This isn’t an issue of who is or is not a true leftist, but like any ‘-ism,’ there are family resemblances, memes, and semiotics structures that undergird a set of conditions for thought. I see little to none of that, beyond the possibility of glib rhetoric, here. Leftism is a verb, not content. It is a commitment to a kind of self-mastery. That commitment isn’t loyal to thinkers or to ideas in-and-of themselves. It is the commitment to the labor, the project, of the alleviation of suffering. To modes of aid and affiliation. It tends to be utilitarian over deontological, materialist over idealist, libertarian over authoritarian, collective over individual, and queer over cis. It places a premium on rationality and consensus, holism over atomism, and justice over precarity and chance (again, more on this in a moment). Really, I stand with Amy Ireland: If nature is unjust, change nature. We can continue to loosely toss around the invective that one of the problems today is that the left isn’t open to ideas that have been ideologically tainted, and to be sure, this is true for many of them, but I want to submit that we don’t conflate a dedication to just and functional political futures with narrow-mindedness. This, by extension, suggests that certain ideas are foreclosed upon, forever and on: no fascist was ever a good fascist. If they were good, they were not fascists. To back off the extreme example, no capitalist was ever a good capitalist. If they were, it wouldn’t be capitalism, because the system is inherently predicated on contradiction and exploitation.

So, I reject the claim that what I’m doing is shooting from the hip with regards to what is and is not tainted by ‘the wrong kind of politics.’ Instead, I would offer: one of the more frustrating things about contemporary accelerationism, xenopoetics, neorationalism, etc (groups with which, again, I’ll happily identify) is the reaction formation to left absolutism: sometimes we mistake a desire, a need, really, for systems and systems thinking for ideological purity. In other words, I’m not reacting (insofar as I am conscious of my reasons for reacting, which it must be gracefully admitted could be a limited amount) because I think what’s being discussed here is a good idea that has historically been laced with the wrong kind of politics. I’m reacting because I think it is the wrong kind of politics. (Really, if I thought we had to discard any concept that had been misappropriated, I wouldn’t be a leftist, either.)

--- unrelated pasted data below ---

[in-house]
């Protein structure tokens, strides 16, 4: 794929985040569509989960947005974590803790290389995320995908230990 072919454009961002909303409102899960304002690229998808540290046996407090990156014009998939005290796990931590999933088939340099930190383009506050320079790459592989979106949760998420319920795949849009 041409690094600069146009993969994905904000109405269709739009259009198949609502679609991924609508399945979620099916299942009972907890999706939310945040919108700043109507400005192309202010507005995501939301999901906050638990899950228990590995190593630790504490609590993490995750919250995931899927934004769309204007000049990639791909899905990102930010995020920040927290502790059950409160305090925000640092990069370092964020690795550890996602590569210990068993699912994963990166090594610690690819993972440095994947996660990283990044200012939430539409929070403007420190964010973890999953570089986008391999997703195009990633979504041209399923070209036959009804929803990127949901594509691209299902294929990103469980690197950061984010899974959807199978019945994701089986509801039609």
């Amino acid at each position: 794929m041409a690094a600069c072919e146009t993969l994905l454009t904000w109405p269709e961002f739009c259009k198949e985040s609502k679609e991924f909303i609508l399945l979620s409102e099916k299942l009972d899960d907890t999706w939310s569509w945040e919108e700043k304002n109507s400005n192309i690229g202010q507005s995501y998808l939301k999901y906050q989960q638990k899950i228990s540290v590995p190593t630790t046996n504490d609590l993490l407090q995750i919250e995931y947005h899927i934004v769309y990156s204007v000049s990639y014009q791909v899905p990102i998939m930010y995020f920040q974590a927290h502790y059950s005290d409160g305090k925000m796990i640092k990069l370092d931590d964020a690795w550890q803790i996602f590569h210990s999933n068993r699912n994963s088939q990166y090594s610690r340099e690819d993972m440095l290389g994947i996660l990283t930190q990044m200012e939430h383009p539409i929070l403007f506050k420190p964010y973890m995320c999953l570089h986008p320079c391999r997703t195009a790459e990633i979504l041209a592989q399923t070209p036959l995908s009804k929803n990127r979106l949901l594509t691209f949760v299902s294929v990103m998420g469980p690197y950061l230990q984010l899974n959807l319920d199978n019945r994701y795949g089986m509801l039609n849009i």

In short, I’m not preaching a return to left melancholy, as Xenogothic implied where it was stated that the left are paralyzed when trying to make new solutions. I’m suggesting that the solution that gives the left back its potency isn’t found in patchwork futures (High connectivity, low integration), I’m suggesting it’s found in a different metaphorical spectrum altogether: high connectivity, high autonomy.

Really, what I’m suggesting is, we get even pickier about what we do and do not salvage from the fire. No purity, no clinging to old reasons and old logics. This will have some growing pains and there are immense lodes of possible futures here, but…

The Patchwork Problem

...they certainly aren't found in Nick Land, and they certainly cannot be found in the so-called patchwork model.

As far as I understand it, the project of a ‘patchwork’ futurity is simply an attempt to rehabilitate the concept of the market (or if you prefer, ‘free enterprise’ and ‘competition,’ though ultimately these three cannot be more than resemblances of one another) outside of the material and social conditions of late stage financial capitalism, i.e., the contemporary political moment. I said as much in my original comment, suggesting the patchwork configuration furnished by Land--a future of high connectivity and low integration--was absolutely nothing more than a utopian and techno-determinist fantasy of the 'marketplace of ideas.' 

Xenogothic's response took me to task for comparing the patchwork model to the marketplace of ideas, going so far as to point out that I had fundamentally misattributed the function of the notion, that it originates in issues of free speech and the Supreme Court. This was all in effect a rather drawn-out way of positioning me as myself compromised by capitalist realism, the radical bourgeois espousing a kind of Foucualt-woke neoliberalism that has issue with disrupting the status quo, but like the non du pere that it so wishes to obey, must infinitely reassess and reinvent the status quo through the myth of progressivism. 'Twas ever thus under the machine of capitalism. All of this is summed up rather effectively when Xenogothic says: